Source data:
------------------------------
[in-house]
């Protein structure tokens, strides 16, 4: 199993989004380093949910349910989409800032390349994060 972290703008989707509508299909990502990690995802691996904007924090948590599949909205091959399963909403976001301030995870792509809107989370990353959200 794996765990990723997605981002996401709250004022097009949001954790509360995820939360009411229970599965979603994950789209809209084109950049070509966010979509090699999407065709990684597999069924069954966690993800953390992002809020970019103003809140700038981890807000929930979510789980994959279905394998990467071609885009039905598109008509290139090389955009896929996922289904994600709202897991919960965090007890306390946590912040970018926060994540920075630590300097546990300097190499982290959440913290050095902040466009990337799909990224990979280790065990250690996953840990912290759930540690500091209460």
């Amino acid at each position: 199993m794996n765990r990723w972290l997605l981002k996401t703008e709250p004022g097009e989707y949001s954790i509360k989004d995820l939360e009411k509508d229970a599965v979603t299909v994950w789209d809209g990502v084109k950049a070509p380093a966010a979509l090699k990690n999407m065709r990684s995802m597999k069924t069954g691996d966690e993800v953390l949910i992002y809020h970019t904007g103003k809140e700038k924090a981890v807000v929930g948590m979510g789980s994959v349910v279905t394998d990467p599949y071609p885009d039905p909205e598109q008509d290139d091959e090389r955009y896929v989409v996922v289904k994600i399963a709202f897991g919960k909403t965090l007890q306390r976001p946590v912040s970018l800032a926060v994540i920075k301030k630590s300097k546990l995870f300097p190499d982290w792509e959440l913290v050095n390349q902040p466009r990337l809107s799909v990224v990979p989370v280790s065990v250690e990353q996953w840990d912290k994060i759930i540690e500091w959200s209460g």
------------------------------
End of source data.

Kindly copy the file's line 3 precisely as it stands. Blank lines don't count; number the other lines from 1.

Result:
């Amino acid at each position: 199993m794996n765990r990723w972290l997605l981002k996401t703008e709250p004022g097009e989707y949001s954790i509360k989004d995820l939360e009411k509508d229970a599965v979603t299909v994950w789209d809209g990502v084109k950049a070509p380093a966010a979509l090699k990690n999407m065709r990684s995802m597999k069924t069954g691996d966690e993800v953390l949910i992002y809020h970019t904007g103003k809140e700038k924090a981890v807000v929930g948590m979510g789980s994959v349910v279905t394998d990467p599949y071609p885009d039905p909205e598109q008509d290139d091959e090389r955009y896929v989409v996922v289904k994600i399963a709202f897991g919960k909403t965090l007890q306390r976001p946590v912040s970018l800032a926060v994540i920075k301030k630590s300097k546990l995870f300097p190499d982290w792509e959440l913290v050095n390349q902040p466009r990337l809107s799909v990224v990979p989370v280790s065990v250690e990353q996953w840990d912290k994060i759930i540690e500091w959200s209460g």